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Forum topic by Tedstor posted 04-24-2017 02:13 PM 704 views 0 times favorited 17 replies Add to Favorites Watch
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Tedstor

1643 posts in 2469 days


04-24-2017 02:13 PM

So I bought the below workbench 4-5 years ago and its been serving me well (added a face vise and pop-up bench stop since taking this pic). However, I think I would like to replace the top. The current top is a nice slab of hard maple, but its not remotely flat. I would flatten it, but being a surplus school bench, its inundated with errant nails and staples.
Anyway…..I will likely just build a new one out of construction grade Douglas Fir. However, to be honest, I hate building shop fixtures. I typically just buy benches, jigs, and the like. So I figured I’d ask if anyone could recommend a pre-made top that doesn’t cost a fortune.


17 replies so far

View TungOil's profile

TungOil

746 posts in 331 days


#1 posted 04-24-2017 02:39 PM

IF it were me, I’d flatten what you have. Doug fir (or any construction grade lumber) will be very wet, anything you build from it will need to be flattened again in 1-2 years. You will spend the same For a cheap metal detector and one of the flattening bits from MLCS and end up with a much better and more stable maple top.

-- The optimist says "the glass is half full". The pessimist says "the glass is half empty". The engineer says "the glass is twice as big as it needs to be"

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jmartel

7527 posts in 1987 days


#2 posted 04-24-2017 02:41 PM

Depending on the thickness you need, look at Ikea butcher block tops. I don’t believe they use any metal fasteners in it. At least I didn’t find any when cutting it.

-- The quality of one's woodworking is directly related to the amount of flannel worn.

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JCamp

474 posts in 387 days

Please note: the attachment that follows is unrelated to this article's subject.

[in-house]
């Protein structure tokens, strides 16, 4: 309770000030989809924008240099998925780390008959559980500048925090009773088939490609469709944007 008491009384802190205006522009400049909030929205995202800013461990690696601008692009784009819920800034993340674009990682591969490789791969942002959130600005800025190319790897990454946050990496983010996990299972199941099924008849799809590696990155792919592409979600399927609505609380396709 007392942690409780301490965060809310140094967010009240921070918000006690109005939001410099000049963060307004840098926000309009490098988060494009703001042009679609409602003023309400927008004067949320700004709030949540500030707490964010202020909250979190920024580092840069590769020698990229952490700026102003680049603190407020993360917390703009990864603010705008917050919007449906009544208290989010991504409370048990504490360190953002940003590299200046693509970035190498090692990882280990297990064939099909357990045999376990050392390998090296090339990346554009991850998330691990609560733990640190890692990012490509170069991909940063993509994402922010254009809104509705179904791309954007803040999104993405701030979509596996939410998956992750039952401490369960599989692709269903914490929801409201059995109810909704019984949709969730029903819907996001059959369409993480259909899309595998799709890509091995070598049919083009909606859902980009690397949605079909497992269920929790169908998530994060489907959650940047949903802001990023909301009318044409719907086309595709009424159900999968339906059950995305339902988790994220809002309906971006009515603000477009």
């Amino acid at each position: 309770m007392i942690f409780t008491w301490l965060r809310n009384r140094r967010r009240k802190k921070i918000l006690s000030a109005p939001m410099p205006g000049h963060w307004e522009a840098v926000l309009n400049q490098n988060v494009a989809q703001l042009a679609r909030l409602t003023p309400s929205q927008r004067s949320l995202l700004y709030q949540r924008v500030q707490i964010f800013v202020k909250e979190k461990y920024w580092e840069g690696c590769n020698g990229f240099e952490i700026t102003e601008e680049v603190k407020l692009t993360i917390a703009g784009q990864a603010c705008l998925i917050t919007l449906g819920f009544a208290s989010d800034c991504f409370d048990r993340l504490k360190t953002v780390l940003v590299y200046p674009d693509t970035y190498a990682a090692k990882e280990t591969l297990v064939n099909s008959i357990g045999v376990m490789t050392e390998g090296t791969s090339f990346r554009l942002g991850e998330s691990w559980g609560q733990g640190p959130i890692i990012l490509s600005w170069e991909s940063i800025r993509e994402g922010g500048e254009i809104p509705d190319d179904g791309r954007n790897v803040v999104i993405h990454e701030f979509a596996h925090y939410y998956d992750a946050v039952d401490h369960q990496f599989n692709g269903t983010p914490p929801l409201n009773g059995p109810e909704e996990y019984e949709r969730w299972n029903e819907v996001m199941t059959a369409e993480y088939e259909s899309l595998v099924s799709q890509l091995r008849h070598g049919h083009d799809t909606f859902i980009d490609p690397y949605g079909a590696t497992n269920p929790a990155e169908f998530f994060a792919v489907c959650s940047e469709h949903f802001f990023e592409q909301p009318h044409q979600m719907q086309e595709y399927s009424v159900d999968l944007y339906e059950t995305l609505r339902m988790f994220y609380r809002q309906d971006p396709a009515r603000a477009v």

#3 posted 04-24-2017 02:45 PM

Nothing you can buy will be cheaper than flattening what you already have plus that looks like a nice bench top.
Maybe someone else can offer you advise on a replacement but if I was you I would either pull the nails and such out and flatten it with a plane (or have someone run it through a drum sander) or I get a 3/4 inch piece of plywood for the top. Unless its way out the plywood should mostly level it and would only cost around $30-40.
If your dead set on removing the old top then put it on CL and sell it as a kitchen island top. Being solid wood I say it’ll sell fast at a nice price (maybe even cover the cost of a new top)
OR… remove the top and flip is over using the bottom as the new top. The bottom is likely to not have the dents and such in it…. That is probably the fastest/cheapest way

-- Whatsoever thy hand findeth to do, do it with all thy might

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dday

129 posts in 1266 days


#4 posted 04-24-2017 02:53 PM

If you have staples and such in the top, why not turn it over and start with a surface that likely has never seen any use. Flatten THAT surface and you’ll be golden.

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Tedstor

1643 posts in 2469 days


#5 posted 04-24-2017 04:20 PM



If you have staples and such in the top, why not turn it over and start with a surface that likely has never seen any use. Flatten THAT surface and you ll be golden.

- dday

LOL. I already flipped it over when I bought it. Evidently, both sides of the work surface saw some action. The other side is in FAR worse shape.

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Tedstor

1643 posts in 2469 days


#6 posted 04-24-2017 04:23 PM



Nothing you can buy will be cheaper than flattening what you already have plus that looks like a nice bench top.
Maybe someone else can offer you advise on a replacement but if I was you I would either pull the nails and such out and flatten it with a plane (or have someone run it through a drum sander) or I get a 3/4 inch piece of plywood for the top. Unless its way out the plywood should mostly level it and would only cost around $30-40.